The more I worked with the poor, the more I ran into the law. I didn’t know how the legal system worked. I had never been in a courtroom or event met a lawyer. Thus, I didn’t know how to advise battered and abused women or the homeless people that attended my church how to get the help they needed when “the law” seemed to be an obstacle. And looking at the bigger picture, I wasn’t sure which law reforms to support in order to bring justice to those most in need. My ignorance was frustrating.
“What about going to law school?” my husband suggested. No way! First of all, law school is too hard; I could never pass a bar exam. More fundamentally, being a lawyer was against my religion. Seriously, lawyers are unscrupulous. As zealous advocates, they have to lie and be willing to hurt others. I had seen those movies in which a lawyer tears apart a rape victim on the stand, dragging up her past, making her the villain. That was not me. I was too gentle, too kind, too shy.
I was never one to speak up in class. Standing in front of people made every part of my being tremble. My mouth would become as dry as a desert. A friend of mine invited me to “preach” at his church one Sunday morning. He convinced me that his small congregation needed to hear a woman preach. “Only by seeing a woman in the pulpit will they begin to realize that gender does not matter,” he argued. They needed to know that God can speak through anyone, and I could help break through the prejudices standing in the way.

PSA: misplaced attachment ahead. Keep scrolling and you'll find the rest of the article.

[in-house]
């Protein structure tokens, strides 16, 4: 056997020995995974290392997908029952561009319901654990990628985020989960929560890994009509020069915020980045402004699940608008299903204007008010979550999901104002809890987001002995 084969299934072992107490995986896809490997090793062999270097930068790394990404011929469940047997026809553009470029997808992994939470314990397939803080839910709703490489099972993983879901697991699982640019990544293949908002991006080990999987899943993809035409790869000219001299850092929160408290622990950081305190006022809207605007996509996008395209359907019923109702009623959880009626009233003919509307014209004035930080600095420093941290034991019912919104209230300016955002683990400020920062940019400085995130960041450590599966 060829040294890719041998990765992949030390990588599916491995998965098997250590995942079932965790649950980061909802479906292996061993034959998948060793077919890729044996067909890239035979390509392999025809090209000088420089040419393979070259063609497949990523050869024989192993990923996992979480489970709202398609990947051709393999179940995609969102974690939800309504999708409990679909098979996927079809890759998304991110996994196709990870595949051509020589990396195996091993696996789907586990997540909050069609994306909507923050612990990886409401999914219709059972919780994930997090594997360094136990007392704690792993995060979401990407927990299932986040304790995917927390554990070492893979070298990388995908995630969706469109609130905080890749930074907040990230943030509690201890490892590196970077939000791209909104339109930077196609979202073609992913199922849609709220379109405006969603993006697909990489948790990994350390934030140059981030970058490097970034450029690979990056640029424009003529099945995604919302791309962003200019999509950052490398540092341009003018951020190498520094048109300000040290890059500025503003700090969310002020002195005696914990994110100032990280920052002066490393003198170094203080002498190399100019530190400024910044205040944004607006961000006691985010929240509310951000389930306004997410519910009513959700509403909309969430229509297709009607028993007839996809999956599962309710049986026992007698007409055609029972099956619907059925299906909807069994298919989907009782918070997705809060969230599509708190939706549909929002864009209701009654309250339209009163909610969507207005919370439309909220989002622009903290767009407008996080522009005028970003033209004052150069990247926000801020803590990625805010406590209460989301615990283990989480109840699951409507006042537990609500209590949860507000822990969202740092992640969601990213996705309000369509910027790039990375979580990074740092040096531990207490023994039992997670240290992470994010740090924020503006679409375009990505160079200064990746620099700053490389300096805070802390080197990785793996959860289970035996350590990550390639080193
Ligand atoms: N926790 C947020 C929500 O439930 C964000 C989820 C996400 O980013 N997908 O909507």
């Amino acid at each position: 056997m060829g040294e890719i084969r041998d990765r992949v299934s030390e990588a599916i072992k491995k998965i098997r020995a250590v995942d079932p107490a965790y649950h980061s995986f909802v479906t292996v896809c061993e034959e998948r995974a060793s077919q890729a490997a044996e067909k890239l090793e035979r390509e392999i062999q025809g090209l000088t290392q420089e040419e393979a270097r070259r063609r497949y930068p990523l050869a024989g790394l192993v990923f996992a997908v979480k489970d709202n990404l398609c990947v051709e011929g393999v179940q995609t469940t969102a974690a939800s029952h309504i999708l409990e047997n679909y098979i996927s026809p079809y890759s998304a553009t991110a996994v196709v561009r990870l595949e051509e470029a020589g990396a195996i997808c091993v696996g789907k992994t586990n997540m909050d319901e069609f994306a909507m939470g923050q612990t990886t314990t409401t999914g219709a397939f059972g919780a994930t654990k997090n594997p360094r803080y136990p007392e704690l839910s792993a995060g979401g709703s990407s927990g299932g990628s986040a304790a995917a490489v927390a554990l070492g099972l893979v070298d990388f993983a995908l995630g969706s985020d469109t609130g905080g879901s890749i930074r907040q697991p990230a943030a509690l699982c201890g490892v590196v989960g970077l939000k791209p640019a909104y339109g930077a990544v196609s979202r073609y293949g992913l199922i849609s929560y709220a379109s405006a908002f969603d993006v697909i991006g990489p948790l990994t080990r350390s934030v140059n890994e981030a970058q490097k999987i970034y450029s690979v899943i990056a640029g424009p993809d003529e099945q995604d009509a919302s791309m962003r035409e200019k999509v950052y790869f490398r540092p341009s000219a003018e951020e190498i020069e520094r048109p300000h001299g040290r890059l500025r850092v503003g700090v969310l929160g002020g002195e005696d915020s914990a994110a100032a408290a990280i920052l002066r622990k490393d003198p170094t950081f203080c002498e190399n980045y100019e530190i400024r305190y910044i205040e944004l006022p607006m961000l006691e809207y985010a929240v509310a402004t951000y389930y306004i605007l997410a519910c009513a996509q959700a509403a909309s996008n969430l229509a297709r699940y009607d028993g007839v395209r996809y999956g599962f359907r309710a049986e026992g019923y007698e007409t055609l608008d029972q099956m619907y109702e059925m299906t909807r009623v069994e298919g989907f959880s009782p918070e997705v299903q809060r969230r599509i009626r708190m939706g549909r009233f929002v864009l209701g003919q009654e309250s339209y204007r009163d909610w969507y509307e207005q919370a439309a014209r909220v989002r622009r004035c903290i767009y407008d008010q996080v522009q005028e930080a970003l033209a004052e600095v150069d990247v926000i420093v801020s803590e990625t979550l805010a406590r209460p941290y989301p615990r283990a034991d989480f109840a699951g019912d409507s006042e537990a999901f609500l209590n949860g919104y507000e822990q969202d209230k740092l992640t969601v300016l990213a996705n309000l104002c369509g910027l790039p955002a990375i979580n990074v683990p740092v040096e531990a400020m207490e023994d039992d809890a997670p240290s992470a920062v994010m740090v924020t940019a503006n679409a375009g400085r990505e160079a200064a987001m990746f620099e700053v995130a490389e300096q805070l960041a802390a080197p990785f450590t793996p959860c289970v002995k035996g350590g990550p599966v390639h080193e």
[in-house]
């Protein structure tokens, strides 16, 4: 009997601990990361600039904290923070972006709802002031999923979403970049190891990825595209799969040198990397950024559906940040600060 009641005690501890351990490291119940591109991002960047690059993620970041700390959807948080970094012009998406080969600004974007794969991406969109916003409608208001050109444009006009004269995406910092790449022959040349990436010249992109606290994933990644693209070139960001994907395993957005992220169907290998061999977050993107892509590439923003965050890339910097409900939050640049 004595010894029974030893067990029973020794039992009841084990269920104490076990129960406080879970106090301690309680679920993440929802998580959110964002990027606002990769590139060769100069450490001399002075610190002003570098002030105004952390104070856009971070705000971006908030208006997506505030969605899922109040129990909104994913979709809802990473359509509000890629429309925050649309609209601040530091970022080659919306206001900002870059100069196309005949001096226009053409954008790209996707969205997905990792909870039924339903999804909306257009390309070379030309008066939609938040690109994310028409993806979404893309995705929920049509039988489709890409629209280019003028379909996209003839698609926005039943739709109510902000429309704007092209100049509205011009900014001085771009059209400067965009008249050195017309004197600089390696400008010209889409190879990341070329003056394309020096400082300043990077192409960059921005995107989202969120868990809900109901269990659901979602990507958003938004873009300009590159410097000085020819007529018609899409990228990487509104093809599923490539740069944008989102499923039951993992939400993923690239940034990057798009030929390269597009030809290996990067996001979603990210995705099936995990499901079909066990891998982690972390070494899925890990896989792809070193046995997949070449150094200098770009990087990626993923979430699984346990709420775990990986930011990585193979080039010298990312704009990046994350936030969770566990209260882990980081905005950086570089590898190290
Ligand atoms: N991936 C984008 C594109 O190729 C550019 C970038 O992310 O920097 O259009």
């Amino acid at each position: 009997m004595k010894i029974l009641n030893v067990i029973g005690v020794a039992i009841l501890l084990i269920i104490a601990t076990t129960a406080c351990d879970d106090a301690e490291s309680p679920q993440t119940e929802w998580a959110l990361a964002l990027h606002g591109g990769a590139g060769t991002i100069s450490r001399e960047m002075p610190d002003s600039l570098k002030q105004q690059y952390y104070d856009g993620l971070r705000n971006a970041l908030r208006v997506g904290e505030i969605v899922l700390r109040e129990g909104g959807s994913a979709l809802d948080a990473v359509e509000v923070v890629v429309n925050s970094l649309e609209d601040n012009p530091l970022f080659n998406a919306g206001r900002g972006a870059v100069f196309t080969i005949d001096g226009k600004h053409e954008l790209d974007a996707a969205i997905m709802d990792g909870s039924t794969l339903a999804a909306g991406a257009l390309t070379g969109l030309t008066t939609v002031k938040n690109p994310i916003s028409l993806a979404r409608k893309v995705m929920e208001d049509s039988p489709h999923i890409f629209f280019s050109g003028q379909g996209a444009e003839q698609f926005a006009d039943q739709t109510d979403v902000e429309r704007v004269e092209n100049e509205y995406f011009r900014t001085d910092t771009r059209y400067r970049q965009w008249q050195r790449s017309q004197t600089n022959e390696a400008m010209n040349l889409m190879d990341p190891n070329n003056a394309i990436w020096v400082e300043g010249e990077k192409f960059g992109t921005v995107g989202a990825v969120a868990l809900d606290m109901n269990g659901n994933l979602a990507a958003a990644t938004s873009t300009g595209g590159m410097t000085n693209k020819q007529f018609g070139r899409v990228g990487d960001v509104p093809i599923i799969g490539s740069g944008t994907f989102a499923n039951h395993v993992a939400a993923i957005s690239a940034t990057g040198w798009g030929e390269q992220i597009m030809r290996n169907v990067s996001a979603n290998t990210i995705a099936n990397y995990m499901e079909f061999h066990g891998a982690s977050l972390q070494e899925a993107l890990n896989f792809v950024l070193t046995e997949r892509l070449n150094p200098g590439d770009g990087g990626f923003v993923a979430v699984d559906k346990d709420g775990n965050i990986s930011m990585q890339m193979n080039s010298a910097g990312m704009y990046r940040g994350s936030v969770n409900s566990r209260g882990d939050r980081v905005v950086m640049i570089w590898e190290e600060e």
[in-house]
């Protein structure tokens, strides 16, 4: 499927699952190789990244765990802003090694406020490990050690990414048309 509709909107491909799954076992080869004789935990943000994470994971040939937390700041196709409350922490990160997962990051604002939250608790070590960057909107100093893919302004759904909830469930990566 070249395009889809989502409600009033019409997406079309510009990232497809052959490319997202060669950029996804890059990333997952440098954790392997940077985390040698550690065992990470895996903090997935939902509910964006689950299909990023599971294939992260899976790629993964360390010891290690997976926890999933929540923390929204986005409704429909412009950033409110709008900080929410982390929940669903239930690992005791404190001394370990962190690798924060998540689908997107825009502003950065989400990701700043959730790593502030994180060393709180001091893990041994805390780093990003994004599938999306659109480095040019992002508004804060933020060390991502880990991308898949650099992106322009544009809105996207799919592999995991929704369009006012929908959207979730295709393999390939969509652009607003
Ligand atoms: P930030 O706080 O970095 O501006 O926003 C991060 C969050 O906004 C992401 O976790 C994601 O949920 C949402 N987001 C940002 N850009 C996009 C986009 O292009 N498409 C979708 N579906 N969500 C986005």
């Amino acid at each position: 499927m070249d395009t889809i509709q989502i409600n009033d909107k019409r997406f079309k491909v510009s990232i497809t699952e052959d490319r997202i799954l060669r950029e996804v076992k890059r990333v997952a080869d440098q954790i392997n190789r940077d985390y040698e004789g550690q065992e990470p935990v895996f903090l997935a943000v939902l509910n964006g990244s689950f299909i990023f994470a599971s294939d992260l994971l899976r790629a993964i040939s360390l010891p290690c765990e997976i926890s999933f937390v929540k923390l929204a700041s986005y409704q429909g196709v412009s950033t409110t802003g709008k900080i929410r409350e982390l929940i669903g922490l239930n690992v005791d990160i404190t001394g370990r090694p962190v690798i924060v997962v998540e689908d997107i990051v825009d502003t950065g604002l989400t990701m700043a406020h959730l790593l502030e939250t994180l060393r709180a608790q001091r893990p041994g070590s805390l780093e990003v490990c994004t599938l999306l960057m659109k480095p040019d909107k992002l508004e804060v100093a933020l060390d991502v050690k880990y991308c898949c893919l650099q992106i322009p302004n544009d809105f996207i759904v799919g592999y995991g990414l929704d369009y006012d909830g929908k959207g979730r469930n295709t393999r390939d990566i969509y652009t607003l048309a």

I agreed to do it. After all, it would be good for me too. One bible story gave me reassurance: When Moses believed that God was calling him to be his mouthpiece to the Israelites, he replied, “But my Lord, never in my life have I been a man of eloquence, either before or since you have spoken to your servant. I am a slow speaker and not able to speak well” (Exodus 4:10). But God’s call was relentless and, I told myself, “Look at the good that Moses did!”
God may be able to speak through anyone, but I am not sure her message got through the day I preached to a small congregation in rural Kentucky. I didn’t keep a copy of the sermon, but I recollect that it had to do with something about the feminine side of God. I still feel embarrassed for those people in the congregation, who were extremely gracious. How they must have suffered through that sermon. I certainly did.
So, no, I could never be a lawyer.